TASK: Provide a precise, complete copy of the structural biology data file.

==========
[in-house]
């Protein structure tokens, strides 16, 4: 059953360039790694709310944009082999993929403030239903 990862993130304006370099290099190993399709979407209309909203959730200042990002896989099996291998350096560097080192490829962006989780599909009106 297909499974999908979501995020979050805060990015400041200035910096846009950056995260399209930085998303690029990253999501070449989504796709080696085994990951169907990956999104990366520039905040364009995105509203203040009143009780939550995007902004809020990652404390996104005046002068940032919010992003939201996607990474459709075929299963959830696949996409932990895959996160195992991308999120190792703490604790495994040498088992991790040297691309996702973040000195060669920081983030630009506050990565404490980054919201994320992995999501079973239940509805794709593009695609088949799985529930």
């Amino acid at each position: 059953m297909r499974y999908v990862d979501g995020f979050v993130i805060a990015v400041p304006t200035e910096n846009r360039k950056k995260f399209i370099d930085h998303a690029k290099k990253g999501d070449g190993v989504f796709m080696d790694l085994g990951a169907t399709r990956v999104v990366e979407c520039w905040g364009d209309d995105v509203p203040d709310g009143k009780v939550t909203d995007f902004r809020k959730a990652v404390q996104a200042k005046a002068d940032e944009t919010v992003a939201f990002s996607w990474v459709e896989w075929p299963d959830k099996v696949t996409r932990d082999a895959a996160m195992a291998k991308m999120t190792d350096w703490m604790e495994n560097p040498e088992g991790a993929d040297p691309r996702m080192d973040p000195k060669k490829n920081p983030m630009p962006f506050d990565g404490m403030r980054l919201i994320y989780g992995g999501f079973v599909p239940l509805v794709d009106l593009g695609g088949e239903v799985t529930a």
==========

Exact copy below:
[in-house]
């Protein structure tokens, strides 16, 4: 059953360039790694709310944009082999993929403030239903 990862993130304006370099290099190993399709979407209309909203959730200042990002896989099996291998350096560097080192490829962006989780599909009106 297909499974999908979501995020979050805060990015400041200035910096846009950056995260399209930085998303690029990253999501070449989504796709080696085994990951169907990956999104990366520039905040364009995105509203203040009143009780939550995007902004809020990652404390996104005046002068940032919010992003939201996607990474459709075929299963959830696949996409932990895959996160195992991308999120190792703490604790495994040498088992991790040297691309996702973040000195060669920081983030630009506050990565404490980054919201994320992995999501079973239940509805794709593009695609088949799985529930």
């Amino acid at each position: 059953m297909r499974y999908v990862d979501g995020f979050v993130i805060a990015v400041p304006t200035e910096n846009r360039k950056k995260f399209i370099d930085h998303a690029k290099k990253g999501d070449g190993v989504f796709m080696d790694l085994g990951a169907t399709r990956v999104v990366e979407c520039w905040g364009d209309d995105v509203p203040d709310g009143k009780v939550t909203d995007f902004r809020k959730a990652v404390q996104a200042k005046a002068d940032e944009t919010v992003a939201f990002s996607w990474v459709e896989w075929p299963d959830k099996v696949t996409r932990d082999a895959a996160m195992a291998k991308m999120t190792d350096w703490m604790e495994n560097p040498e088992g991790a993929d040297p691309r996702m080192d973040p000195k060669k490829n920081p983030m630009p962006f506050d990565g404490m403030r980054l919201i994320y989780g992995g999501f079973v599909p239940l509805v794709d009106l593009g695609g088949e239903v799985t529930a």